Polyglycerol polyricinoleate (PGPR), E476, is an emulsifier made in a three step process from glycerol and fatty acids (usually castor bean), respectively. PGPR reduces the viscosity of chocolate and similar coatings and compounds. It works by decreasing the friction between the particles of cacao, sugar, milk, etc. present so they can flow more easily when melted. It is used at low levels (below 1%). It is made up of a short chain of glycerol molecules connected by ether bonds, with ricinoleic acid side chains connected by ester bonds.
PGPR is a yellowish, viscous liquid composed of polyglycerol esters of polycondensed fatty acids from castor oil. It may also be polyglycerol esters of dimerized fatty acids of soybean oil.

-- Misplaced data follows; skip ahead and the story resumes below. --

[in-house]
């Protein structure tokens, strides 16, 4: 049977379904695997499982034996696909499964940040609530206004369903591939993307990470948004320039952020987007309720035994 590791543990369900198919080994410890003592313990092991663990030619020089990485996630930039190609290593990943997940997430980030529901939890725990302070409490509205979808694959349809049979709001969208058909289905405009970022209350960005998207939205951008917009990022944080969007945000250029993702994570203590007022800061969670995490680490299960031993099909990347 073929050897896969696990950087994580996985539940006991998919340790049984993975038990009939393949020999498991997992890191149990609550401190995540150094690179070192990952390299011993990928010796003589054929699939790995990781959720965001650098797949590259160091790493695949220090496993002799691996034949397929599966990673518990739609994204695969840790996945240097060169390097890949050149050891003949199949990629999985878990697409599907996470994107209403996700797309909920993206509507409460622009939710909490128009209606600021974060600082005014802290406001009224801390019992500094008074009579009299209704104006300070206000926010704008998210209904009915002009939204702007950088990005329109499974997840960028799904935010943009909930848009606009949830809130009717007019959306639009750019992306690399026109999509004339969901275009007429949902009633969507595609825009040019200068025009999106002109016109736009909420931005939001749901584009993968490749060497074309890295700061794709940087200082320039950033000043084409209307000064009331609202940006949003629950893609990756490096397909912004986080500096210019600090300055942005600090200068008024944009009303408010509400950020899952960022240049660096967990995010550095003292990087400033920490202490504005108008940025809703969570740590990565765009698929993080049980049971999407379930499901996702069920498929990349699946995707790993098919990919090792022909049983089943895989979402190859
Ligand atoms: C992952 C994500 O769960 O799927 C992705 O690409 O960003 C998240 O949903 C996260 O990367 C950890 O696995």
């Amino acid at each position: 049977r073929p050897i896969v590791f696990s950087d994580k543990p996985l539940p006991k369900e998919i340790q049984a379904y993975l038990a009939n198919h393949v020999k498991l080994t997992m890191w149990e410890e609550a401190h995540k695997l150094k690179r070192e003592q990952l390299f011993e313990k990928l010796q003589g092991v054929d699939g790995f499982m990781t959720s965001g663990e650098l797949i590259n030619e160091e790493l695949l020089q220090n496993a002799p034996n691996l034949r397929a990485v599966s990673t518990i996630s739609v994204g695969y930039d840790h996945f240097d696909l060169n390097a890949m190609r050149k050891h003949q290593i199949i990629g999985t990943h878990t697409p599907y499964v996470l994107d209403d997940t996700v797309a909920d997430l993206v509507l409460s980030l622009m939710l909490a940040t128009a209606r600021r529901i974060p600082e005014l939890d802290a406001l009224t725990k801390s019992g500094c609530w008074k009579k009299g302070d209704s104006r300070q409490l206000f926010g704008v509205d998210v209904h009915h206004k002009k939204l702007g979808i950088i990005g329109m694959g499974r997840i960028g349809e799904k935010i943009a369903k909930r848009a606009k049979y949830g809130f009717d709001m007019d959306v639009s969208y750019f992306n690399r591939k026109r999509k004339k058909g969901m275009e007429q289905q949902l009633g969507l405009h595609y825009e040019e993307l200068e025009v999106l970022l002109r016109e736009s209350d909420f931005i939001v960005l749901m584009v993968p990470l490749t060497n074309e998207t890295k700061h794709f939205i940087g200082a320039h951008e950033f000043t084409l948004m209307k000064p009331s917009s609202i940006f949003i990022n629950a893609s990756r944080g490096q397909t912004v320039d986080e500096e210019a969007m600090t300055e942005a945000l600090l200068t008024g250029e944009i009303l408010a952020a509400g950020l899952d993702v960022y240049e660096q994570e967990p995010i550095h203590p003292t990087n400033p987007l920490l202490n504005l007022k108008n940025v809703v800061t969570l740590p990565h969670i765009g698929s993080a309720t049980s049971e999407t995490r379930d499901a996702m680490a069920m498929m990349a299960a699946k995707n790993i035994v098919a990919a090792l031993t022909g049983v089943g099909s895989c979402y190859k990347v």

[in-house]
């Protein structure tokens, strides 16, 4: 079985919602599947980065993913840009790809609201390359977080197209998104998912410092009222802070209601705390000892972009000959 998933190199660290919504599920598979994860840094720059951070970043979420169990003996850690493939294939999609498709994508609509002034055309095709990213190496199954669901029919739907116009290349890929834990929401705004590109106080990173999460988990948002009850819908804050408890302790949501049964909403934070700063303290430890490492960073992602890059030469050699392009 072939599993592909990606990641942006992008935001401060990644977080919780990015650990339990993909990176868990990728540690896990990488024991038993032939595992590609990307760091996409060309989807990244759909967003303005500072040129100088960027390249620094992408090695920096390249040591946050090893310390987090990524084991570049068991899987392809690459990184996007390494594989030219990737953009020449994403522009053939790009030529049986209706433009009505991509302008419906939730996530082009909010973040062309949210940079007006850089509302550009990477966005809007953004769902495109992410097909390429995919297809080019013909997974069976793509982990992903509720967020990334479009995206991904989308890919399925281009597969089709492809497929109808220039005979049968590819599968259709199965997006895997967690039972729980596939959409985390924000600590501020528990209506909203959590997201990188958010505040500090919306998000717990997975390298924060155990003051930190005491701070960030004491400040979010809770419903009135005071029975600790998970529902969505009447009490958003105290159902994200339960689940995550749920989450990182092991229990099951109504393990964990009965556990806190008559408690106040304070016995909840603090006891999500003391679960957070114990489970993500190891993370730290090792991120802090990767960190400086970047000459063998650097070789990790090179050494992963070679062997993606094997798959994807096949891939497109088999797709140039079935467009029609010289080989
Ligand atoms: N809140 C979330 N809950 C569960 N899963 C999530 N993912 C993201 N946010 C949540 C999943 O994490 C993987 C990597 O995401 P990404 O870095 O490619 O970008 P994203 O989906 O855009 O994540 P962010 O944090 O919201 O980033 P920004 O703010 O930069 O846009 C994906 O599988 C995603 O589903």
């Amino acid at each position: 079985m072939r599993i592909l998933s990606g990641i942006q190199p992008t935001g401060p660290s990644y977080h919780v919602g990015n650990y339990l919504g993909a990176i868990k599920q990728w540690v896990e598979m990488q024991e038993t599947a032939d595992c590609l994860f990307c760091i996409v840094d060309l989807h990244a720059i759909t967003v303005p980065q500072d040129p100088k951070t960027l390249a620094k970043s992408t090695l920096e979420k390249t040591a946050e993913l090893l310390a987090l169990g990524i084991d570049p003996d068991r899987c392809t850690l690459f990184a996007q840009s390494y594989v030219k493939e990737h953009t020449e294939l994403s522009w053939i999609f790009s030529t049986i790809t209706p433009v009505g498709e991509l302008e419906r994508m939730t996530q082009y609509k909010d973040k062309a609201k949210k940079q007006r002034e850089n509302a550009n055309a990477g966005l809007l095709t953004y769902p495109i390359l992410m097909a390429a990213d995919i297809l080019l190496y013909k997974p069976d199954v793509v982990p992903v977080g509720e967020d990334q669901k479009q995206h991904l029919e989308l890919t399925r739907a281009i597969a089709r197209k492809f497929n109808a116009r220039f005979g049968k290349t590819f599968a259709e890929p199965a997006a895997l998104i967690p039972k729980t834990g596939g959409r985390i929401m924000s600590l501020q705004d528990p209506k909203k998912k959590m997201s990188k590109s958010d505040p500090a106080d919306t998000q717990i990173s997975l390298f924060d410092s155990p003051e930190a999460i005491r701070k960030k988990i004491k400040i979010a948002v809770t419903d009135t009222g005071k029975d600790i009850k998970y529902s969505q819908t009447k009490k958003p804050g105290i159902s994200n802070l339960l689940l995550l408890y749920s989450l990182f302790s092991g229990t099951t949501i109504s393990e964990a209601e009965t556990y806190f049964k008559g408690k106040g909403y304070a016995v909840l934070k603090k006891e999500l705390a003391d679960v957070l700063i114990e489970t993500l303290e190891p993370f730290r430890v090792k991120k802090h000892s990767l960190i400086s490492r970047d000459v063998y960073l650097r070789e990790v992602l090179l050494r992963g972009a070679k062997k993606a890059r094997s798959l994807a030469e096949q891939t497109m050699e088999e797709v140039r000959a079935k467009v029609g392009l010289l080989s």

PGPR is strongly lipophilic, soluble in fats and oils and insoluble in water and ethyl alcohol. In chocolates, it is used as a viscosity-reducing agent. It is virtually always paired with lecithin or another plastic viscosity-reducing agent.
It can also be used as an emulsifier in spreads and in salad dressings or as a crystal inhibitor and anticlouding agent in fractionated vegetable oils.
In a study in 1998, "PGPR was found to be 98% digested by rats and utilized as a source of energy superior to starch and nearly equivalent to groundnut oil." Additionally, there was no evidence of interference with normal fat metabolism, nor with growth, reproduction, and maintenance of tissue. Overall, it did not "constitute a human health hazard."